I now had two different dogs. One dog in a vest, that is good in public and one dog that was a jerk at home. I am stubborn, to put it nicely. I knew, deep down, that I had to go back to basics. One step crawl, a lead when “doing your business”, and treats for responses I wanted. I was even told this by Lauri and trusted advisors, but somehow I didn’t act. The only explanation I can come up with is that I needed proof, again. OK then, let’s prove the two faces of Casper. We went to an event at Creek County Fairgrounds called Vintage Market Days. The event was centered in a large arena that most often, houses large animal events, based on the dirt and straw floor, and waste receptacles labeled for or against specific output. There were food vendors selling everything from funnel cake to BBQ to stir-fry outside. Inside there were easily a hundred vendors selling all types of antique and hand-made up-cycled items. We didn’t buy anything because most of what I saw was at full retail and we were in a tag-sale state of mind. Still it was great to see creativity abound. On top of this, it was a great “work” environment for me and Casper. We took each other through tight booths crammed with items and through throngs of people. We did this as if we were a professional dance team. We even had one woman, behind me; reach through my bent arm to pet Casper. I’m sure if it were a guy I would have tried to liberate that arm from its torso, but Lauri and I sufficiently “notified” her not to touch a service dog! He did an amazing job.

There is another picture to paint and it is a dog that doesn’t want to work in his yard. When I try to use him to brace while I pick poo, it’s HIS poo, but fine. Then when we go out for the final walk of the night wants to play in his yard and will not come until he is damn good and ready. I tried and could not get him to come without a stuffie. Lauri and I finally got him inside after I was damp, dirty and so upset that I was seeing red. This is a night that I got the “I told you so…” treatment and neither of us slept. I was mad at her, I was mad at Casper, and I was furious with myself because in reality the entire event was something I had created. This could be horrible, horrible news and if I don’t do something I could lose my service partner, and if we string enough sleepless nights together Lauri too; but like I said in the beginning I love both of them too much to allow that ridiculousness.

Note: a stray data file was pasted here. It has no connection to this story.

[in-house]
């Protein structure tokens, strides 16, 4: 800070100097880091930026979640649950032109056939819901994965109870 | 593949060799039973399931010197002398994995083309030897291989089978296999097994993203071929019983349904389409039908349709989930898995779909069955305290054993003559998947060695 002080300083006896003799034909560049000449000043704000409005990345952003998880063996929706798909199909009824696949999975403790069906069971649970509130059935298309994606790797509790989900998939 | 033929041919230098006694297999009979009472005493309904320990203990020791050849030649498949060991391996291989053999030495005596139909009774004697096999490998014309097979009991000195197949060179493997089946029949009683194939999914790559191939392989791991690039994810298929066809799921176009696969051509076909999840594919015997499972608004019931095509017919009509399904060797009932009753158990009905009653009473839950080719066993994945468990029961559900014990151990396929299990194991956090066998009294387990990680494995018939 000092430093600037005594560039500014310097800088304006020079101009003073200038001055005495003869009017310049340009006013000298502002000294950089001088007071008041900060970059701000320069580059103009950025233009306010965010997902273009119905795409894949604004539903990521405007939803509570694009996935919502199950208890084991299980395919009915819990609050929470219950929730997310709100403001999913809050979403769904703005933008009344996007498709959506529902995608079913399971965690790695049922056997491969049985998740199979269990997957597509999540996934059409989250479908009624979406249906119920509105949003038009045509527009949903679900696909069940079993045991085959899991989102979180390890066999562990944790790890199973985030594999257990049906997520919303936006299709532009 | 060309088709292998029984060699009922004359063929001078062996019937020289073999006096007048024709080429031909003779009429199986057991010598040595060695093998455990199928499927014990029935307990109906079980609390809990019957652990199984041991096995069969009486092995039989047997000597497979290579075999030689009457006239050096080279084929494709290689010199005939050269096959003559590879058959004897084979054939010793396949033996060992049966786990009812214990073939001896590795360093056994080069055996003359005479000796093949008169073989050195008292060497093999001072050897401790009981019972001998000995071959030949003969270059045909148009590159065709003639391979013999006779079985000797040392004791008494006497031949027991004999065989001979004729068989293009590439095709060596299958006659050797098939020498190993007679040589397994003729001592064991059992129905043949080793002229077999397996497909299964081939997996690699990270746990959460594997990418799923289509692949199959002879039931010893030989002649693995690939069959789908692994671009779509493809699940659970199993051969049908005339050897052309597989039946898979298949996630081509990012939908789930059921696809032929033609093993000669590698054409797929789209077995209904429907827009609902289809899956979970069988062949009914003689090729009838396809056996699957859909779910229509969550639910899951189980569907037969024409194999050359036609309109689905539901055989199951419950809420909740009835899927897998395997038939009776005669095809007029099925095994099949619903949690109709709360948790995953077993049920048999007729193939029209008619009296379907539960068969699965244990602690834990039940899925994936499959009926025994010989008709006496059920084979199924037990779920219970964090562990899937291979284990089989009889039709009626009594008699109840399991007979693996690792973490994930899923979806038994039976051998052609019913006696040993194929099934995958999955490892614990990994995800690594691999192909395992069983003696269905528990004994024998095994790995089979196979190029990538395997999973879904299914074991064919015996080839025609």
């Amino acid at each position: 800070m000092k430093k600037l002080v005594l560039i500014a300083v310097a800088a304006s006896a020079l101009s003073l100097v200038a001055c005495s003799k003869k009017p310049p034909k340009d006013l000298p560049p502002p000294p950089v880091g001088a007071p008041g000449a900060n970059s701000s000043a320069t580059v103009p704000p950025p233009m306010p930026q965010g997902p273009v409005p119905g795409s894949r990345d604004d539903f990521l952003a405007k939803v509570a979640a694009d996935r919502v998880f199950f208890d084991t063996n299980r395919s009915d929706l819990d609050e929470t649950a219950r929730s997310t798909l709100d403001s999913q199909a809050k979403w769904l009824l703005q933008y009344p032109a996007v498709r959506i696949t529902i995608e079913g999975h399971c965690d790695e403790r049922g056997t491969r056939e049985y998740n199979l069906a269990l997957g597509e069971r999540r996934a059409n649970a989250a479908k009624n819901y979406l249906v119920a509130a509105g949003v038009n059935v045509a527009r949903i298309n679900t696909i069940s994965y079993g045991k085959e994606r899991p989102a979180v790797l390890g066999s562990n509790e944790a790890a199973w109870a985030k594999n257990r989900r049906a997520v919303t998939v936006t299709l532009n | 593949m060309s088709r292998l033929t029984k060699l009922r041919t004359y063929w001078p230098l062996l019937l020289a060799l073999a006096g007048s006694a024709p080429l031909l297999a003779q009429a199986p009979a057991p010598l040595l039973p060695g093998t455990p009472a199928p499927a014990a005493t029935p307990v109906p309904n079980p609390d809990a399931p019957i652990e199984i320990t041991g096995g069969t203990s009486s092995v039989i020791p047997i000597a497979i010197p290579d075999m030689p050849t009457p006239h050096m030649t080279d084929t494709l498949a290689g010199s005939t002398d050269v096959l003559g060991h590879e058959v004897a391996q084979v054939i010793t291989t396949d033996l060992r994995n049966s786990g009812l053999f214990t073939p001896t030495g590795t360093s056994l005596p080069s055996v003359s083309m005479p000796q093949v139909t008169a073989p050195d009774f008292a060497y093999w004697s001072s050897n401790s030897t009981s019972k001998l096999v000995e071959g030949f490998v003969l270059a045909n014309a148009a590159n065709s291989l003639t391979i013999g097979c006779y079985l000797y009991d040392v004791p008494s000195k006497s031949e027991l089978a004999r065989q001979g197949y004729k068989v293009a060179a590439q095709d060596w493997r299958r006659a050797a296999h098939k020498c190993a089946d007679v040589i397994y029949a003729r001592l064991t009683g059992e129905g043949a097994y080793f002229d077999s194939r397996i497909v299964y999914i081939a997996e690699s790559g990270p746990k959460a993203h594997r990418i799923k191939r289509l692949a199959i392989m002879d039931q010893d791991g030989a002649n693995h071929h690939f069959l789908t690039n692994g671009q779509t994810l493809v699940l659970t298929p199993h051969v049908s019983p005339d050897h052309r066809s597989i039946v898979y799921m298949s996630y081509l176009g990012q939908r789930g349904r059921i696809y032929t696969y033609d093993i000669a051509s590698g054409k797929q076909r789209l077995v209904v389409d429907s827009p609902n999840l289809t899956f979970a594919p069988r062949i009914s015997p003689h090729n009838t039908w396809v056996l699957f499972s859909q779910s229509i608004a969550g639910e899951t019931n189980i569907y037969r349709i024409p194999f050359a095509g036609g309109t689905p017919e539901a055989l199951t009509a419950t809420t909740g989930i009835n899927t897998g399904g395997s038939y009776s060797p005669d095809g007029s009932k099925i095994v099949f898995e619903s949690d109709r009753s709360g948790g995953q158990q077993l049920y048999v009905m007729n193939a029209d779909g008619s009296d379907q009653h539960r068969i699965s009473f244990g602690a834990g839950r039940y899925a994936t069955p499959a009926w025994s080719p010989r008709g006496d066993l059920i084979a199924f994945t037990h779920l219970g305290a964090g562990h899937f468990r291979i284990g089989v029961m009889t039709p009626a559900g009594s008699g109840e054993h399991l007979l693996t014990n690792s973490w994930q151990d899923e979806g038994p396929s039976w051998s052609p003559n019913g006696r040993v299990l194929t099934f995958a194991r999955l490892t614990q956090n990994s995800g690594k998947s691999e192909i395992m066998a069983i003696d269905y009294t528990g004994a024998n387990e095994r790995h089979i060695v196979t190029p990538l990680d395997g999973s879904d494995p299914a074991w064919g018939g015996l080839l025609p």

So, epic fail, now what? Now we look at what we know. We know Casper really does know his job, he wants to do his job, and we work well together. We also know that I stopped listening, I stopped seeing, and I needed to change. That ought to be enough to make the machine function so I set out to get us all back. I put cookies in my pocket, a lead and correction collar on Bubba, and went outside. We one step crawled around the yard. We one step crawled down the driveway and up the street to the corner and back. We worked quickly at exhausting the treats in my pocket. We proved he will in fact work in his yard. In the days since I always keep a supply of treats in my pocket and a calm demeanor. I can now call him in (off lead) from the yard at will with a happy tone and a treat. If I do need him in immediately, he will happily do his ‘business’ on a long lead and come back in. Yes, he gets a treat every time now. (Editor’s Note: It only took a day or two to get back on track. They both know what they are doing, but just got lazy.)